8 tips for talking to kids about the Boston Marathon bombing

Tammy Lynch, right, comforts her daughter Kaytlyn, 8, after leaving flowers and some balloons at the Richard house in the Dorchester neighborhood of  ...
Tammy Lynch comforts her daughter Kaytlyn, 8, after leaving flowers and balloons at the house of an 8-year-old Boston boy who was killed in the marathon bombing. Michael Dwyer / Today

The Boston Marathon bombing will represent a tragic and terrifying childhood milestone for a generation of kids born after the Sept. 11, 2001 attacks, or too young to remember them. How can parents help kids cope -- even as we're struggling with our own fears? Psychiatrist Dr. Gail Saltz, as well as child psychologist Dr. Jennifer Hartstein, offered these tips on TODAY:

  • First, tell your children what happened. Even if they've heard the news or seen video -- and in this day and age they probably have seen it all on someone's iPhone by now -- they still need to hear it from you. "They are not necessarily getting the correct facts," Saltz said. "Kids tend to be kind of hysterical and dramatic about things and that leaves your kid afraid. Give them the basics in a calm and reassuring manner. They're going to take their emotional cue from you."
  • Be age-appropriate and don't over-inform them. For instance, if they haven't heard that an 8-year-old was among the victims, that''s not a detail you need to offer, Saltz said. Give them the basics, then let them tell you how much they want to know, she said: "Let them ask you questions."
  • Tell kids a simple message: "We're going to be OK." What kids want most is to be reassured by parents that they and their family are safe, Saltz said. She recommends saying, "This was a terrible thing, but we're OK, and we're going to go on from here."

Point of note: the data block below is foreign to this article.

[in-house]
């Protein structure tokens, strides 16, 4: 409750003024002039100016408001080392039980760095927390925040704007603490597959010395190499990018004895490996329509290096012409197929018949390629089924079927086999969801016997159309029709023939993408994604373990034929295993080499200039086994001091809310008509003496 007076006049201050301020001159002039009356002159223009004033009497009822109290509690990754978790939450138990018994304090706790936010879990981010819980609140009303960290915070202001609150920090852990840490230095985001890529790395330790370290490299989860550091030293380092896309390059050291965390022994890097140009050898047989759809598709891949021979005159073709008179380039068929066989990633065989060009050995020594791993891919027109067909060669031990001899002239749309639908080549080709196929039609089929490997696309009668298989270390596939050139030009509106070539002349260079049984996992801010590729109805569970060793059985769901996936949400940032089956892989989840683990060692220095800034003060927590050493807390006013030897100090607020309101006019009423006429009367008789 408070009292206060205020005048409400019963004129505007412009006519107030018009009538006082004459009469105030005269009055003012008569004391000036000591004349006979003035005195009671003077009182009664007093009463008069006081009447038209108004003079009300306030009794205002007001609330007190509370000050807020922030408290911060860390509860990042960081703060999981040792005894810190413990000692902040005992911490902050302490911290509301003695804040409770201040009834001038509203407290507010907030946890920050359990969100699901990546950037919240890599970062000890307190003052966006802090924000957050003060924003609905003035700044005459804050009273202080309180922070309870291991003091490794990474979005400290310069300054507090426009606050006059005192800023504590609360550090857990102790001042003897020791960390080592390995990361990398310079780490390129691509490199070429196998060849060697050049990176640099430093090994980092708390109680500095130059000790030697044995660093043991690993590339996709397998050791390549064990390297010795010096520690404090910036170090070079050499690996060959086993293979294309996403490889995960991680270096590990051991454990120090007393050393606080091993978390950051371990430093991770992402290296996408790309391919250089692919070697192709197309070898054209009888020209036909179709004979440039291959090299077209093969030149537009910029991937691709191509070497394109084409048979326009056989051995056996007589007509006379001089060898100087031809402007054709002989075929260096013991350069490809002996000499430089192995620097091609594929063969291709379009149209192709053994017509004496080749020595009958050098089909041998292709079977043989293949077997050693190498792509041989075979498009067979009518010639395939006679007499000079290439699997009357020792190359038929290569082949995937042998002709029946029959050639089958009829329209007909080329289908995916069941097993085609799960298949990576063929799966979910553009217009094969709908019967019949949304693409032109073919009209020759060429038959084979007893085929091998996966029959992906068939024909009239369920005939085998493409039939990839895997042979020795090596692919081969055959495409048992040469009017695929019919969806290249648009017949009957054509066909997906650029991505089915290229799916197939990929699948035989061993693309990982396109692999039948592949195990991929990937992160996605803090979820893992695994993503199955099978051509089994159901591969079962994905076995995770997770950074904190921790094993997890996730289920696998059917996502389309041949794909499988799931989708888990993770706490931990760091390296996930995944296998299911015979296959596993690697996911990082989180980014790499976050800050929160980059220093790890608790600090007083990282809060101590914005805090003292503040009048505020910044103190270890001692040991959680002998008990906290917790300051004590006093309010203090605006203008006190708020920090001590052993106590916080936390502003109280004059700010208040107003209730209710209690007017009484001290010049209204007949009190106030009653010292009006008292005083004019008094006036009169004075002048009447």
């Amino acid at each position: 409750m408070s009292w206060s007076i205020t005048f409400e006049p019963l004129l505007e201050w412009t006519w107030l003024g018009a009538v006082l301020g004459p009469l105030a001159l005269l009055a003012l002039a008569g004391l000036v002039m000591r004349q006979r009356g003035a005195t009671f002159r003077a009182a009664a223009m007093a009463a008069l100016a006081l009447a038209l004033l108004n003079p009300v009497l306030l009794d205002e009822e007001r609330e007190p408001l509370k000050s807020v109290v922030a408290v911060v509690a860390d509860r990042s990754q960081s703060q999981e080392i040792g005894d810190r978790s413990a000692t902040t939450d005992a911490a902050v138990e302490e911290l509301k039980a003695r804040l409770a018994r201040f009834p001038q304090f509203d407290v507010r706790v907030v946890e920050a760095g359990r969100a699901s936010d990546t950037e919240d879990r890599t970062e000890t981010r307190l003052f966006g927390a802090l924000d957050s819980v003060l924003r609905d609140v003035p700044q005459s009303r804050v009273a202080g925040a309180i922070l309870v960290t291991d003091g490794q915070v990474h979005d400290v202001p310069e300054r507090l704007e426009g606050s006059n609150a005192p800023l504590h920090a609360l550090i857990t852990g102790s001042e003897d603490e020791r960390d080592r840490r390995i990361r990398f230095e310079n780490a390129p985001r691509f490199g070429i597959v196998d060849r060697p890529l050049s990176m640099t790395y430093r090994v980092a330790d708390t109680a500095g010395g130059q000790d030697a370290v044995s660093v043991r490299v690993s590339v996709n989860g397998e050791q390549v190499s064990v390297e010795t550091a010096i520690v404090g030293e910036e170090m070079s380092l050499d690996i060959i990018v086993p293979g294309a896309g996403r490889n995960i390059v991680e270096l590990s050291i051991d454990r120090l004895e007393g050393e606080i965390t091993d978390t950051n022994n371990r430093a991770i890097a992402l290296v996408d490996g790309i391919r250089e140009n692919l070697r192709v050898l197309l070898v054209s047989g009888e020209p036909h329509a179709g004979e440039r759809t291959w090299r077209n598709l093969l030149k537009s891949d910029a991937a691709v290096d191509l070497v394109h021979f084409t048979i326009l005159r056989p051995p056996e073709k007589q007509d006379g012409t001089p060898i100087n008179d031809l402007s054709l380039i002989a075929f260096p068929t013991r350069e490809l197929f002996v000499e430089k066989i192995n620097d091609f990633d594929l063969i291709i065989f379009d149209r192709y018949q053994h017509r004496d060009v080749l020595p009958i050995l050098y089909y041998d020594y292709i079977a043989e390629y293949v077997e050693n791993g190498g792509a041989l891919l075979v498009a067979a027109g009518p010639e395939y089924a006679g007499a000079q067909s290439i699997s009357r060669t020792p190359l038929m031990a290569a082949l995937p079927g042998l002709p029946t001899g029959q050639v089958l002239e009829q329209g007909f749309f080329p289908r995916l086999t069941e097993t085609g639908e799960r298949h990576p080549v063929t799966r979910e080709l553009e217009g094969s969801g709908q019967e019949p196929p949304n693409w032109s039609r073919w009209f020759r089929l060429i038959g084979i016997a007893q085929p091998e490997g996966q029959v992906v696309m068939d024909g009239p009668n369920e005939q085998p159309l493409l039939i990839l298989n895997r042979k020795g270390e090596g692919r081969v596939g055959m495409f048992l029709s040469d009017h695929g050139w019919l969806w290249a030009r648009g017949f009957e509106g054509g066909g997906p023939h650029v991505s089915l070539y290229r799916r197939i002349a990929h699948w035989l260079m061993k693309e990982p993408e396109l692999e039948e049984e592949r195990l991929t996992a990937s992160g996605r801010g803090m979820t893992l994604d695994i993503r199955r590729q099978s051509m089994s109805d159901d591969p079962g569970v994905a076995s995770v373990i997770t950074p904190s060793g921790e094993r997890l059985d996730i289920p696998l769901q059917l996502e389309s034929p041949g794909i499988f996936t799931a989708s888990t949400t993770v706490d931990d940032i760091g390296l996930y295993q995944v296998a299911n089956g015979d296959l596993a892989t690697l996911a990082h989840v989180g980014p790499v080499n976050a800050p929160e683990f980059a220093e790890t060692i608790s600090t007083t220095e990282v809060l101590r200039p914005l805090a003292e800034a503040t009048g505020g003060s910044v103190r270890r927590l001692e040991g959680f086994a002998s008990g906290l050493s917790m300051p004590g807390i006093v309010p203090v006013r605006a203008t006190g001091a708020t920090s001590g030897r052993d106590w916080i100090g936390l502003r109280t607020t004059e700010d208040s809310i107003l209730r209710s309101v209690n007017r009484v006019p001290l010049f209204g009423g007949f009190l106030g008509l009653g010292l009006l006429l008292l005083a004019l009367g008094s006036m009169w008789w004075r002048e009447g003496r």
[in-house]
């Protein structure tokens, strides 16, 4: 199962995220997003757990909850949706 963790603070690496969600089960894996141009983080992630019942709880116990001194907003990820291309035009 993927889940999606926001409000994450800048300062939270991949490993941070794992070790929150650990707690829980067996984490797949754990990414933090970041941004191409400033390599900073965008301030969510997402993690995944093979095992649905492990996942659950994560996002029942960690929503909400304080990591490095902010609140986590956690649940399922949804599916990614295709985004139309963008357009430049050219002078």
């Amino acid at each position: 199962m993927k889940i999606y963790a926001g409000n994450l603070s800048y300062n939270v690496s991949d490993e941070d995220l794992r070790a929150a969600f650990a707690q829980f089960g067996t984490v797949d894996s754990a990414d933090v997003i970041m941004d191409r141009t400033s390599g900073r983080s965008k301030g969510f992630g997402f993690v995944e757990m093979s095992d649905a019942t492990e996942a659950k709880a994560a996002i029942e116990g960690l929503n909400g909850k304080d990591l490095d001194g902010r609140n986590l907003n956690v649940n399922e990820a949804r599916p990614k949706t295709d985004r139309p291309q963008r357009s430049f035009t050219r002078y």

• Monitor your kids and know when to step in. It's perfectly normal if your child had nightmares about the bombing last night, or if it happens tonight. If strong fears persist, that's something for parents to address. "If this is happening two weeks from now and they won’t go to school and they won’t leave your side, it really might be time to go seek some sort of professional help" to help kids cope, Hartstein said.
  • Just be there. After a tragedy like this is a good time for family time. Hang out together. Give them a chance to ask questions. "Just be there, let them simply talk and vent and feel loved and supported," Saltz said.
  • Limit media exposure. TODAY's Al Roker acknowledged this may sound strange coming from a TODAY host, but he said one of the first things he did was to turn off the TV in his house. (The youngest of his three children is 10.) That's the right thing to do, Saltz said, because kids need to get their messages from you -- and repeatedly viewing images and videos of the bomb blast can be traumatic, especially for younger children who may think it's happening over and over again. "You have to limit it," Saltz said, "because what they see visually impacts them so much more."
  • But don't try to impose a media blackout. Sure, it's tempting to try to shield your kids from learning about a horrible event like this. But it won't work and it will leave kids feeling more worried, Hartstein said: "Our impulse might be to hide it from them, but the fact is they’re going to walk into a pizza place and the TV’s on and they’re going to see it. Be there to answer any questions."
  • Return to normal. It's hard when you yourself might want to stay glued to the TV or computer for updates, or may not feel like going out. But getting back to your family's normal routine sends the strongest message to kids that things are OK. "That's going to be important for everyone in Boston," Saltz said, "but wherever you are, get back to the normal business of living, and that includes going to public events and sporting events. That will be the most reassuring."

Click here for more advice on how to talk to children, including guidelines by age.